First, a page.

Posted by mikejp over 3 years ago
N_L - Care to provide a link that shows how many WISPS could meet the requirements for 'bidding' on the BDUK scheme? It was never a serious contender for the major BDUK project.

Shall we start with £20million turnover for the preceding 3 years? How many could achieve that?

Posted by mikejp over 3 years ago
It is perhaps fairer to say that FWA was 'sidelined' in the process due to the mistaken belief (presented by Analysis Mason) that they could only deliver 'about 10mb' plus the nonsense about the need for a 'step change', the laughable "15mb at peak times" decision, the statement that they were 'good for remote areas' and then the 'you must upgrade to fibre' rule which has only just been 'softened' (August 2013, and was not applicable to BT).

Posted by mikejp over 3 years ago
I cannot see how any WISP could begin to bid for the contracts on offer. They were instead 'encouraged' to consider themselves potential 'sub-contractors' for the major bidders for the hard to reach areas.

Under BDUK guidance LAs were to ignore ANY FWA networks in their OMRs until there was a bit of 'jumping up and down' by WISPS and the maps were re-drawn - Nov 2012, I think, but only to include 'Basic' broadband and ignore the SFB networks thus again ruling them out of the scheme proper.

Posted by mikejp over 3 years ago
I'm sure one of our 'WISPS' can provide more evidence of the effective 'disuasion'.

Posted by mikejp over 3 years ago
This guy - http://www.pcpro.co.uk/blogs/2013/07/18/how-bduk-bungled-britains-next-gen-broadband-rollout/ - seems to agree. "The European Commission’s 2009 guidelines presumed that Fixed Wireless Access (FWA) technologies could not deliver superfast capabilities and therefore could not be subsidised.". Worth a read for the non-believers.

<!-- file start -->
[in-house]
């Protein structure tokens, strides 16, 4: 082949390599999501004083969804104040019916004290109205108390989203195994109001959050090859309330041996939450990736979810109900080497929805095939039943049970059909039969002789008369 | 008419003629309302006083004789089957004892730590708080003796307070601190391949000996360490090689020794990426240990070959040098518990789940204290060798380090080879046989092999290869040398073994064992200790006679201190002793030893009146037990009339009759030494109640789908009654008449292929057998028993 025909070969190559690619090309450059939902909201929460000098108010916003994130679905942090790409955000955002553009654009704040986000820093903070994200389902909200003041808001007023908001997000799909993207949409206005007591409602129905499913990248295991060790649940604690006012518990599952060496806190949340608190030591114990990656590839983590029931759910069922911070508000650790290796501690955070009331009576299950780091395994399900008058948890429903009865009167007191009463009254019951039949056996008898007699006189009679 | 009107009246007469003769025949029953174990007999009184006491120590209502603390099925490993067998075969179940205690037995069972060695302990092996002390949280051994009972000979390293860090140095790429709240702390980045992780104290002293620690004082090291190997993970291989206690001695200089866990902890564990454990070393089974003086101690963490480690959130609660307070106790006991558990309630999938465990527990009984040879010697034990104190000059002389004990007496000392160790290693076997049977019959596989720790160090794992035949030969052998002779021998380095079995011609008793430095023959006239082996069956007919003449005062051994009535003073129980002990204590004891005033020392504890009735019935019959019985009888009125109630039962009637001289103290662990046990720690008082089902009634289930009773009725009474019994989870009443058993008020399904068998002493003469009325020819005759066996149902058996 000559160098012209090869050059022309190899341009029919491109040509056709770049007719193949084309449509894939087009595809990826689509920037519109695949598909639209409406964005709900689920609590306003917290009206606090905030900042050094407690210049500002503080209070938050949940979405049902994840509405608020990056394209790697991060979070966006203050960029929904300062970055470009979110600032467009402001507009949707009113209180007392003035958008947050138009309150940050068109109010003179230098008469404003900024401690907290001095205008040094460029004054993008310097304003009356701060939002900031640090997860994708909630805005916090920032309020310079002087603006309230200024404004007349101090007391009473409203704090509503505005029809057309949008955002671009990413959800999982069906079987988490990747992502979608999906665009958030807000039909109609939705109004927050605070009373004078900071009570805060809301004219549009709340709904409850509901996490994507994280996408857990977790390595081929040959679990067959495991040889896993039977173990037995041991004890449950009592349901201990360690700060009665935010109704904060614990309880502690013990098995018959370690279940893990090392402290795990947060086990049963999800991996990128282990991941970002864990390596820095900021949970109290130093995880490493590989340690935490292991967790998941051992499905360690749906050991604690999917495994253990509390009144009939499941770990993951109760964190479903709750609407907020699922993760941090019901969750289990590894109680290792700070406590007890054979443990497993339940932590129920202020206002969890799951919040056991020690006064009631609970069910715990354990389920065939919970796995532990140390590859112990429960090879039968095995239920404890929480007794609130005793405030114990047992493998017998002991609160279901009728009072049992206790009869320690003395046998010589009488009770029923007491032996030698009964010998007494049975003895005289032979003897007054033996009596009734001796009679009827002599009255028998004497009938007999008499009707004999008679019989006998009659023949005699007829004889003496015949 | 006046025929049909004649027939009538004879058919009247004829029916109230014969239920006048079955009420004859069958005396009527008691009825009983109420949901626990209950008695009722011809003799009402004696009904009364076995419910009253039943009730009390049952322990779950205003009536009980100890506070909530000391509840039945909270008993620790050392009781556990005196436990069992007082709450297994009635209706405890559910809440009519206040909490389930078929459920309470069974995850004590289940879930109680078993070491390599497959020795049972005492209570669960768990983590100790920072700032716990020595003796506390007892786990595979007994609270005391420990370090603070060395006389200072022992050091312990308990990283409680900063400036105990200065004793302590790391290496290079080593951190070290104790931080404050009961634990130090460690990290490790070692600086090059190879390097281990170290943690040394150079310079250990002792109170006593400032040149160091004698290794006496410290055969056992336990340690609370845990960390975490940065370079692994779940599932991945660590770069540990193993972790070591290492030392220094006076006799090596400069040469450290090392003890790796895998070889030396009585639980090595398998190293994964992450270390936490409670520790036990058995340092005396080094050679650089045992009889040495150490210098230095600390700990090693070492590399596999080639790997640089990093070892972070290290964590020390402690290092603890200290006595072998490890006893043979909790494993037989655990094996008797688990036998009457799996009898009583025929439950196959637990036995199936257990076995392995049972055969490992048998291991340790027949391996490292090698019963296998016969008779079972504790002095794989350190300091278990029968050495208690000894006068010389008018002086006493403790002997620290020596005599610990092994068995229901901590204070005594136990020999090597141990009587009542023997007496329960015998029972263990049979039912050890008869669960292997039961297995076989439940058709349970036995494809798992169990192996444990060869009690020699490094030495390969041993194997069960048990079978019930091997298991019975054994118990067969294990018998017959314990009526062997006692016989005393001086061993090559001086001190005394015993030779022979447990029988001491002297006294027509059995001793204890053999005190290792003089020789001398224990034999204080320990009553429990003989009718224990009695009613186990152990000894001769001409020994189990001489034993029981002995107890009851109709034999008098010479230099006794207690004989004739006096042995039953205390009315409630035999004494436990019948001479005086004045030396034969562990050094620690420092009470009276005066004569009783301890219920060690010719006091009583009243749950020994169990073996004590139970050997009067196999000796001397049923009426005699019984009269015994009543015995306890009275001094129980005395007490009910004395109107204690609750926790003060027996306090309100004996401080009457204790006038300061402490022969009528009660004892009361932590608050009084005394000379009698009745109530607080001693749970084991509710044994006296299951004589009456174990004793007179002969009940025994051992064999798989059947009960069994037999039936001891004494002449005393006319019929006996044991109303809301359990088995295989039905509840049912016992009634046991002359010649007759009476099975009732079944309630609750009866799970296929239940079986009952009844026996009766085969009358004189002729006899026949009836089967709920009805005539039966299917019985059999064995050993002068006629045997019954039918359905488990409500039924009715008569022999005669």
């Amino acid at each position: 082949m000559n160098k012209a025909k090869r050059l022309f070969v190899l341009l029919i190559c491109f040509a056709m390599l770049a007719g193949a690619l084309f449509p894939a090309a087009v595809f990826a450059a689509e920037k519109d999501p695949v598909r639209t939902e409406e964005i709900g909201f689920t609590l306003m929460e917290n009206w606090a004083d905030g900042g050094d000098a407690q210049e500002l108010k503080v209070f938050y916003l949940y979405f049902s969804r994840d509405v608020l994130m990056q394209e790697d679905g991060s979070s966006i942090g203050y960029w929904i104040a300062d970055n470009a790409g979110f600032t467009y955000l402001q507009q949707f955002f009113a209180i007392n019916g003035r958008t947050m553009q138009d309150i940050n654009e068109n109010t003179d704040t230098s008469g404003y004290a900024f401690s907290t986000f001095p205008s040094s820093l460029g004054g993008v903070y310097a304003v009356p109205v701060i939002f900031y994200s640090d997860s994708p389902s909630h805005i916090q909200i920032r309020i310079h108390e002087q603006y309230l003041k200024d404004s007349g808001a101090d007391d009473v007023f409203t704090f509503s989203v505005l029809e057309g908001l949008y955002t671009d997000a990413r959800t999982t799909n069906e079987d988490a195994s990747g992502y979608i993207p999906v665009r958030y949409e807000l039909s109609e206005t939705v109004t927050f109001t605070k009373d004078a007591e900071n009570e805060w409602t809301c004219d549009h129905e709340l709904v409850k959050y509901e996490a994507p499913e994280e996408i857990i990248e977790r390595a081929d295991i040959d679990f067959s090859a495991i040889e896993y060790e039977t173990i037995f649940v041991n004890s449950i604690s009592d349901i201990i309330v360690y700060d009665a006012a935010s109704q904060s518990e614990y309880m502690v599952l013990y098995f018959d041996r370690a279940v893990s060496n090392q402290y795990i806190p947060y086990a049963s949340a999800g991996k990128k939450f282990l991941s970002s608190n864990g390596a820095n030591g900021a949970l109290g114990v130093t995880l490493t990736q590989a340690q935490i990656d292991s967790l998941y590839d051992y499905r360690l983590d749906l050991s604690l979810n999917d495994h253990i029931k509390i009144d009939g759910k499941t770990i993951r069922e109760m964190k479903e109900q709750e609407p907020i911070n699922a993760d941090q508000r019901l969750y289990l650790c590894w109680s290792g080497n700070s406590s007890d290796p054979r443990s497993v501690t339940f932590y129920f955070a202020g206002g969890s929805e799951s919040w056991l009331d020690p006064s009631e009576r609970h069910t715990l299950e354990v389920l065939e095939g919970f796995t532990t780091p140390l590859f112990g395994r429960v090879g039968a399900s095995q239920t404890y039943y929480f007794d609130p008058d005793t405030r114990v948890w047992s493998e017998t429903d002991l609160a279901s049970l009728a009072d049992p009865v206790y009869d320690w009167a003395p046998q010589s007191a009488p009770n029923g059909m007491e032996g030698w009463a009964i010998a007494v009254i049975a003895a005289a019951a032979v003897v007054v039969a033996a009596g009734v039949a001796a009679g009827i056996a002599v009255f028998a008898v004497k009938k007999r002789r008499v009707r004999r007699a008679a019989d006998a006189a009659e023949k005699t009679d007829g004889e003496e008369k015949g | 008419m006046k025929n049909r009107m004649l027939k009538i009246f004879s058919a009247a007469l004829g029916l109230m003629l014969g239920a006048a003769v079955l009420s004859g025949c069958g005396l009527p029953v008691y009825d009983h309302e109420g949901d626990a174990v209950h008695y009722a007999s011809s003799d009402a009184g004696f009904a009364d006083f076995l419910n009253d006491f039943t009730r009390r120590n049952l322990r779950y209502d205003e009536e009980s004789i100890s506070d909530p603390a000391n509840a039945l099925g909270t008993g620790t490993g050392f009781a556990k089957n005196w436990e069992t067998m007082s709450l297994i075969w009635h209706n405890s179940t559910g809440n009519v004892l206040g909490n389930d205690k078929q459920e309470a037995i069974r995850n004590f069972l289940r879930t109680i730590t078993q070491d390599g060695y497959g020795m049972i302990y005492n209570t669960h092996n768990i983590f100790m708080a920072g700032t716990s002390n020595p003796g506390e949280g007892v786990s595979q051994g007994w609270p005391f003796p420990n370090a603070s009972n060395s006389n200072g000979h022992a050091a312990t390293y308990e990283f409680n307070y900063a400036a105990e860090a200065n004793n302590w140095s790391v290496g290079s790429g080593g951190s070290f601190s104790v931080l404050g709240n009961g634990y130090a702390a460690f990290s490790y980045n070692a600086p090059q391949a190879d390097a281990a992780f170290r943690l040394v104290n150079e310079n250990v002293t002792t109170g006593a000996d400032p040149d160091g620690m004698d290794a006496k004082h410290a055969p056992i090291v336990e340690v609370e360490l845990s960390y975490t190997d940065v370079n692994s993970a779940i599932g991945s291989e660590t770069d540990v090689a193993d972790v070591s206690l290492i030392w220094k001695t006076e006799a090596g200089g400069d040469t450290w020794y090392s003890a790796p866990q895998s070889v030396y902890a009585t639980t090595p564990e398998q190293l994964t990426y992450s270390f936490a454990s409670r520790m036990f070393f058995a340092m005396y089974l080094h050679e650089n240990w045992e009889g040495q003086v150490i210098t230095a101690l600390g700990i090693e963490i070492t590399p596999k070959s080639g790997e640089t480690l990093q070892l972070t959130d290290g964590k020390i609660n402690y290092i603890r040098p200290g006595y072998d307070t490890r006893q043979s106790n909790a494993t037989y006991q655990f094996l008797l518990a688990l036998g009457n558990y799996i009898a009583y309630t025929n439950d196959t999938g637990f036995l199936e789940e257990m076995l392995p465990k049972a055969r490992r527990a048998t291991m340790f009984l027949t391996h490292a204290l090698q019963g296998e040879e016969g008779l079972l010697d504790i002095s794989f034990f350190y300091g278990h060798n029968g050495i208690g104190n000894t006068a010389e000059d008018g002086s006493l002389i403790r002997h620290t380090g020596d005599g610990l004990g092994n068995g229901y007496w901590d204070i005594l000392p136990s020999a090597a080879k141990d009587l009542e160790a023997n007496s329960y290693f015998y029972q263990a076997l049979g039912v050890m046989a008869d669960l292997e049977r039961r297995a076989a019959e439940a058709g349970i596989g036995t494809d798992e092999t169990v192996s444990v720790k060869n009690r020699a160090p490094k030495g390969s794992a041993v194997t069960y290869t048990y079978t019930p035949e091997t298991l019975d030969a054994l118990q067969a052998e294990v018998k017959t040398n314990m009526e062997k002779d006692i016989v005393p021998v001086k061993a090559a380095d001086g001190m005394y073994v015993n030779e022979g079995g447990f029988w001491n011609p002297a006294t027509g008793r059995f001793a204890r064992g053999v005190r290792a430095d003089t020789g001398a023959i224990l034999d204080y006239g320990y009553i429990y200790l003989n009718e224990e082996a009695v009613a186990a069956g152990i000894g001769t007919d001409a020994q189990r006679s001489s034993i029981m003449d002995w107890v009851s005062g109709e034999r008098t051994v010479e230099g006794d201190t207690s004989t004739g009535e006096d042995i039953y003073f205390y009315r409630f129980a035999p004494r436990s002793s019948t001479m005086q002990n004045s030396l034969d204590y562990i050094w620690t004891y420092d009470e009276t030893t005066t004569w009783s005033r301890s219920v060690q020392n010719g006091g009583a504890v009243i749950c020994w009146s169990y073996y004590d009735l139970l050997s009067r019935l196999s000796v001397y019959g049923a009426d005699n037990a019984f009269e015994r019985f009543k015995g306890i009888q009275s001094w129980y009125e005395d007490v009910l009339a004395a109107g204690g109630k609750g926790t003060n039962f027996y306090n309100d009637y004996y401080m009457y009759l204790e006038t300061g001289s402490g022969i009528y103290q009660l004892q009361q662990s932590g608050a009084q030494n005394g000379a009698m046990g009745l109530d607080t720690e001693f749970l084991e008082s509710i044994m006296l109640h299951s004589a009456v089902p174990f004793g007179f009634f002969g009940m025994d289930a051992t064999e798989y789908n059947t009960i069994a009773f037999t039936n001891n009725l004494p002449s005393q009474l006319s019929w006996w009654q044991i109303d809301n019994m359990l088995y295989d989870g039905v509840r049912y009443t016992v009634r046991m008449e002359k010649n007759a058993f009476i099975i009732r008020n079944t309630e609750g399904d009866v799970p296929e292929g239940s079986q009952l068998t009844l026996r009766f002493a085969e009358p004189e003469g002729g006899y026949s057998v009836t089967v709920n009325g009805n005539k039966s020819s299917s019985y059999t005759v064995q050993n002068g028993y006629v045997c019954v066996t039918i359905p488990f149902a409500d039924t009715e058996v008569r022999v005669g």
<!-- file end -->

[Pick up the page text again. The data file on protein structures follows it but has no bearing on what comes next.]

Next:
Anyway, why doesn't Andrew get his mate 'Kijoma' to explain why he didn't bid as FWA?
Posted by PhilCoates over 3 years ago
'Anyway, why doesn't Andrew get his mate 'Kijoma' to explain why he didn't bid as FWA?'................

Presumably because they did not have a turnover in excess of £20 million for the preceeding 3 years that the rules require.
Posted by mikejp over 3 years ago
You got it in one!
Posted by callmeleroy over 3 years ago
Far too many EO lines in my town in Suffolk, some spitting distance from cabinets. Some on brand new lines.
Posted by gerarda over 3 years ago
As N L is well aware the state Aid rules were drafted on the one hand appear to allow FWA but on the other to effectively rule it out " there is acommitment to upgrade to fibre components when economically viable."
Posted by callmeleroy over 3 years ago
Will thinkbroadband approach bto about eo lines again at some pt. it's been over a year since the 'hope for eo lines' that we're knocking about.
Posted by andrew (Favicon staff member) over 3 years ago
Cabinets are appearing for eo lines in some areas, so it is now down to specifics for an area
You must be logged in to post comments. Click here to login.